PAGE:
Blog for Stephanie Bryant, a writer with too many hobbies and not enough time.

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Tell Me Another, Episode 26

A couple of weeks ago, I joined Josh Jordan, P.K. Sullivan, and Ryan McSwain on the Tell Me Another storytelling podcast.

It was posted this weekend! Part One (43 minutes) and Part Two (49 minutes).

It was a ton of fun to join the crew for this podcast. I enjoyed the experience and felt that I helped contribute to a lively discussion.

Tell Me Another also sponsors the Actual Play Festival, a collaborative storytelling vlog festival from December 1 through 15. Expect to see me post something between those dates– I have Nefarious Plans with some friends! And if you want to participate, get a friend or two, a camera or webcam, and get going!

Interstellar: The White Guy’s Hero Space Adventure!

I saw Interstellar last night.

interstellar-photos-pictures-stillsIt’s a good sci fi movie. It felt like a cross between Contact and Gravity, but with a larger cast of crewmembers. It was gorgeous visually, had amazing special effects, and significantly limited the “that doesn’t work like that in space” that many other movies fall into. For example: things were more or less silent in space, except when the musical soundtrack had to swell up to make sure we knew Drama! was happening, and drown out the dialog.

But I digress. Clearly, I have a few…. problems with the movie. That’s okay, right? It’s okay to like problematic media, right? And it’s okay to blog about them and give a nice little rant about the things that made me go “huh.” while I was watching, right?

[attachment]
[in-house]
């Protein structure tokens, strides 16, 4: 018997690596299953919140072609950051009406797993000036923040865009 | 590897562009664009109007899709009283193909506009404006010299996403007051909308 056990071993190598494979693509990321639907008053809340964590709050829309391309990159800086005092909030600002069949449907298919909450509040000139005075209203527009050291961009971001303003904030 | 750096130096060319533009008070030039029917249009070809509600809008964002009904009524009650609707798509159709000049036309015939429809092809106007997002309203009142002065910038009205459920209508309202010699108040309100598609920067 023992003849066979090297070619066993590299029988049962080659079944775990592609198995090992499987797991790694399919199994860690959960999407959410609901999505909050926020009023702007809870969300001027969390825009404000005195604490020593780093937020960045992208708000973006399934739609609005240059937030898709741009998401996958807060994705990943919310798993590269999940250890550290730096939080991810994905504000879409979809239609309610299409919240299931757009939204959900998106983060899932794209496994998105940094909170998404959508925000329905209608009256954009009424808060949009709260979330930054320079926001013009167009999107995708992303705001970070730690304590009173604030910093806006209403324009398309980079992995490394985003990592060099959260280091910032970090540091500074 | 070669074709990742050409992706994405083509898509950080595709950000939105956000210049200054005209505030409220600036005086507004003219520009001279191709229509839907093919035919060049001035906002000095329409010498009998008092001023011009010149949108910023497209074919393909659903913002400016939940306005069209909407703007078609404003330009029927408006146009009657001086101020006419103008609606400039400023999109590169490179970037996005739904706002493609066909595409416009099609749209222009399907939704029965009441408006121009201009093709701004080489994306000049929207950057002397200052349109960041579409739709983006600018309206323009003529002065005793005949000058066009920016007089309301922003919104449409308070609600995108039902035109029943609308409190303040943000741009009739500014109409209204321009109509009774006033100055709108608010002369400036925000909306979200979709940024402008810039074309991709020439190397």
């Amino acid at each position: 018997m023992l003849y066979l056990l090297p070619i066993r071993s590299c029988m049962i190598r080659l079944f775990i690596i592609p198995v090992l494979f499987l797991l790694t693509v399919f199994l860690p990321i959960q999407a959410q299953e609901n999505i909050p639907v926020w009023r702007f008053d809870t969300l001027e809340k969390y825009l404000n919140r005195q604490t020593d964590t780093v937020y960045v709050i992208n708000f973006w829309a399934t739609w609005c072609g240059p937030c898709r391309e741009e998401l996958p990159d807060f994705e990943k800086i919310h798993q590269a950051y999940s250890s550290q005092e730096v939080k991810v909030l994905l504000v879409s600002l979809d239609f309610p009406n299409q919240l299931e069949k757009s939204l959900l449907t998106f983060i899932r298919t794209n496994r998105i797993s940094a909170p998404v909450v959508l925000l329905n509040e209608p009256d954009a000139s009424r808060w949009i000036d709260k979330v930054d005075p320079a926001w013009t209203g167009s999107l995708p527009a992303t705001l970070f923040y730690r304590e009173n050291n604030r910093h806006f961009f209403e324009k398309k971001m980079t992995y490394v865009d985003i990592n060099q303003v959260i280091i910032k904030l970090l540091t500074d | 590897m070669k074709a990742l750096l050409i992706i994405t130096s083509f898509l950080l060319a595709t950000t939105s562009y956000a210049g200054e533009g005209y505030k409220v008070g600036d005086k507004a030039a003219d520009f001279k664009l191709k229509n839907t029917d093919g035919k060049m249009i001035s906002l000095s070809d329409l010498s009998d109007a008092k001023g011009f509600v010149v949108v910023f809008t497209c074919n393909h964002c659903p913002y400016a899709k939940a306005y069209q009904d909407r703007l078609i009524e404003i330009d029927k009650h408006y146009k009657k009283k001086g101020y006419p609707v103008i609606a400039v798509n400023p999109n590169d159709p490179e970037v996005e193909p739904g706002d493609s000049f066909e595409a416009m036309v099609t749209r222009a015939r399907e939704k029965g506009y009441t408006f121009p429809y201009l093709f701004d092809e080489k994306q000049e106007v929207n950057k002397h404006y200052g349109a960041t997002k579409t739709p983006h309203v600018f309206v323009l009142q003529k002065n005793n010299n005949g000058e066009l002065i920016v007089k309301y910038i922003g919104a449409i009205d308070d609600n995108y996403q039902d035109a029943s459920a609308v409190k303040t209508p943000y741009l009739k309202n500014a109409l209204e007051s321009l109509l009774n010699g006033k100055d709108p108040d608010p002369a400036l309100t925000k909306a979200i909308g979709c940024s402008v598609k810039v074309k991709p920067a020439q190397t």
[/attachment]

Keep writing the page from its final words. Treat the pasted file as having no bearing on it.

Spoilers ahead! No, seriously. LOTS OF SPOILERS. I WILL RUIN THIS MOVIE FOR YOU! STOP READING NOW! And I’m all over the place with this post, bouncing from one problematic part to another. I’ve put them behind a cut-tag and a new spoiler-tag plugin, but if you’re reading this somewhere other than directly on my blog, that spoiler tag might not work the way I think it should.

This post is like the spider-baby hatching of spoilers for this movie.

Continue reading Interstellar: The White Guy’s Hero Space Adventure!

Follow-Up: Some GREAT Resources for Making Games

So. My post last week sparked some really good discussion among tabletop game creators!

Side note: It also hit the twittersphere and was inaccurately associated with video games, which it’s rather explicitly not about. As a result, I received a number of well-meaning comments from video gamers, and I just want to give a shout-out to those and let you know I heard you, and I appreciate your view, even if I chose not to engage further or de-moderate them due to being out of scope for this discussion.

The problem statement I made in that post can boil down to “new tabletop game creators are disadvantaged in the following areas, and women and minorities are especially disadvantaged for various reasons:”